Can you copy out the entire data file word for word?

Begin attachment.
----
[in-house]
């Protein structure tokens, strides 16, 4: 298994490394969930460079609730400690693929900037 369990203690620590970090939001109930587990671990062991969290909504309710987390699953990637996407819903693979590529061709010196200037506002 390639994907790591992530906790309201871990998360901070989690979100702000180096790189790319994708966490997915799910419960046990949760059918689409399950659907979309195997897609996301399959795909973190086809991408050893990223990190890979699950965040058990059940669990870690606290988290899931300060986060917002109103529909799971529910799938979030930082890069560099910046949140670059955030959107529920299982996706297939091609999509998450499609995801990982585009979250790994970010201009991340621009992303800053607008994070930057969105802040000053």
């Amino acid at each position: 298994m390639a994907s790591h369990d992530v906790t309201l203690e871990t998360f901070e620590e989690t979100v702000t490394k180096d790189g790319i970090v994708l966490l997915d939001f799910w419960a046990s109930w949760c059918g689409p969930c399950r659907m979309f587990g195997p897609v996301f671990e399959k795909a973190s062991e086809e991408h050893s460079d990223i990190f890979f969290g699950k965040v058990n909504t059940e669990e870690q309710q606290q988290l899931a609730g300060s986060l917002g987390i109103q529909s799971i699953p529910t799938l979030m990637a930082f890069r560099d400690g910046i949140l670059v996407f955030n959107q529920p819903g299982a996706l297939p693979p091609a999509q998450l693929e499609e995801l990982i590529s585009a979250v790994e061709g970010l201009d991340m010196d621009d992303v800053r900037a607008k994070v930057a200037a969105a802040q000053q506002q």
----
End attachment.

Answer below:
[in-house]
């Protein structure tokens, strides 16, 4: 298994490394969930460079609730400690693929900037 369990203690620590970090939001109930587990671990062991969290909504309710987390699953990637996407819903693979590529061709010196200037506002 390639994907790591992530906790309201871990998360901070989690979100702000180096790189790319994708966490997915799910419960046990949760059918689409399950659907979309195997897609996301399959795909973190086809991408050893990223990190890979699950965040058990059940669990870690606290988290899931300060986060917002109103529909799971529910799938979030930082890069560099910046949140670059955030959107529920299982996706297939091609999509998450499609995801990982585009979250790994970010201009991340621009992303800053607008994070930057969105802040000053």
């Amino acid at each position: 298994m390639a994907s790591h369990d992530v906790t309201l203690e871990t998360f901070e620590e989690t979100v702000t490394k180096d790189g790319i970090v994708l966490l997915d939001f799910w419960a046990s109930w949760c059918g689409p969930c399950r659907m979309f587990g195997p897609v996301f671990e399959k795909a973190s062991e086809e991408h050893s460079d990223i990190f890979f969290g699950k965040v058990n909504t059940e669990e870690q309710q606290q988290l899931a609730g300060s986060l917002g987390i109103q529909s799971i699953p529910t799938l979030m990637a930082f890069r560099d400690g910046i949140l670059v996407f955030n959107q529920p819903g299982a996706l297939p693979p091609a999509q998450l693929e499609e995801l990982i590529s585009a979250v790994e061709g970010l201009d991340m010196d621009d992303v800053r900037a607008k994070v930057a200037a969105a802040q000053q506002q």